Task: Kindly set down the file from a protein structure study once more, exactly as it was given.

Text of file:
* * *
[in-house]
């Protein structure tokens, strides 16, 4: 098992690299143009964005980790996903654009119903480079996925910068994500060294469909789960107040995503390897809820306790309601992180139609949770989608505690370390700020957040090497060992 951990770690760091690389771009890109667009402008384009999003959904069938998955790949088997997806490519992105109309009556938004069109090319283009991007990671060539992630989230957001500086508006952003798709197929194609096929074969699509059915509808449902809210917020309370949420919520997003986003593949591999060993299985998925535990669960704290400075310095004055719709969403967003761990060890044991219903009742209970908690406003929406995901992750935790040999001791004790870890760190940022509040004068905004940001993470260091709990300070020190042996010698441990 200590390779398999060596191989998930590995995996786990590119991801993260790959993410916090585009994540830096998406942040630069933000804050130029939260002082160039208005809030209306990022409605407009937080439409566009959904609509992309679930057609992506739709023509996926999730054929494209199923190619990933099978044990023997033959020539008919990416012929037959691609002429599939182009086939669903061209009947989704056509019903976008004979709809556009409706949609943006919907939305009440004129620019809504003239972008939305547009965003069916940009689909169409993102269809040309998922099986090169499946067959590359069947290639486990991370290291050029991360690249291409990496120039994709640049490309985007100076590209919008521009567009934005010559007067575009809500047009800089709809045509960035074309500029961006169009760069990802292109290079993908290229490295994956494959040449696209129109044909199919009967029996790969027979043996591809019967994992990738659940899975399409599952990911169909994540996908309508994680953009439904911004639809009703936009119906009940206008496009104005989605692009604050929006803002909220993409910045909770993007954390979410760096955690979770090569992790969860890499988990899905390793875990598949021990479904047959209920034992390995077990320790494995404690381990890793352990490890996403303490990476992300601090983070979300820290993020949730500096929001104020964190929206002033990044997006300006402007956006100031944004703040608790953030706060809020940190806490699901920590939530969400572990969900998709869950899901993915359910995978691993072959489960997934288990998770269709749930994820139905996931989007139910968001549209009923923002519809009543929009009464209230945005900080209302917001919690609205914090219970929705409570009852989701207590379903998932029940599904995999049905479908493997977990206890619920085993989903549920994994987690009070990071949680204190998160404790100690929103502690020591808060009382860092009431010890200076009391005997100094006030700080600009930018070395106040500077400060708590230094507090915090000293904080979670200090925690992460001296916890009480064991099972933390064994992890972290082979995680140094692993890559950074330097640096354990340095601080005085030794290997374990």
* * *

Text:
[in-house]
């Protein structure tokens, strides 16, 4: 098992690299143009964005980790996903654009119903480079996925910068994500060294469909789960107040995503390897809820306790309601992180139609949770989608505690370390700020957040090497060992 951990770690760091690389771009890109667009402008384009999003959904069938998955790949088997997806490519992105109309009556938004069109090319283009991007990671060539992630989230957001500086508006952003798709197929194609096929074969699509059915509808449902809210917020309370949420919520997003986003593949591999060993299985998925535990669960704290400075310095004055719709969403967003761990060890044991219903009742209970908690406003929406995901992750935790040999001791004790870890760190940022509040004068905004940001993470260091709990300070020190042996010698441990 200590390779398999060596191989998930590995995996786990590119991801993260790959993410916090585009994540830096998406942040630069933000804050130029939260002082160039208005809030209306990022409605407009937080439409566009959904609509992309679930057609992506739709023509996926999730054929494209199923190619990933099978044990023997033959020539008919990416012929037959691609002429599939182009086939669903061209009947989704056509019903976008004979709809556009409706949609943006919907939305009440004129620019809504003239972008939305547009965003069916940009689909169409993102269809040309998922099986090169499946067959590359069947290639486990991370290291050029991360690249291409990496120039994709640049490309985007100076590209919008521009567009934005010559007067575009809500047009800089709809045509960035074309500029961006169009760069990802292109290079993908290229490295994956494959040449696209129109044909199919009967029996790969027979043996591809019967994992990738659940899975399409599952990911169909994540996908309508994680953009439904911004639809009703936009119906009940206008496009104005989605692009604050929006803002909220993409910045909770993007954390979410760096955690979770090569992790969860890499988990899905390793875990598949021990479904047959209920034992390995077990320790494995404690381990890793352990490890996403303490990476992300601090983070979300820290993020949730500096929001104020964190929206002033990044997006300006402007956006100031944004703040608790953030706060809020940190806490699901920590939530969400572990969900998709869950899901993915359910995978691993072959489960997934288990998770269709749930994820139905996931989007139910968001549209009923923002519809009543929009009464209230945005900080209302917001919690609205914090219970929705409570009852989701207590379903998932029940599904995999049905479908493997977990206890619920085993989903549920994994987690009070990071949680204190998160404790100690929103502690020591808060009382860092009431010890200076009391005997100094006030700080600009930018070395106040500077400060708590230094507090915090000293904080979670200090925690992460001296916890009480064991099972933390064994992890972290082979995680140094692993890559950074330097640096354990340095601080005085030794290997374990």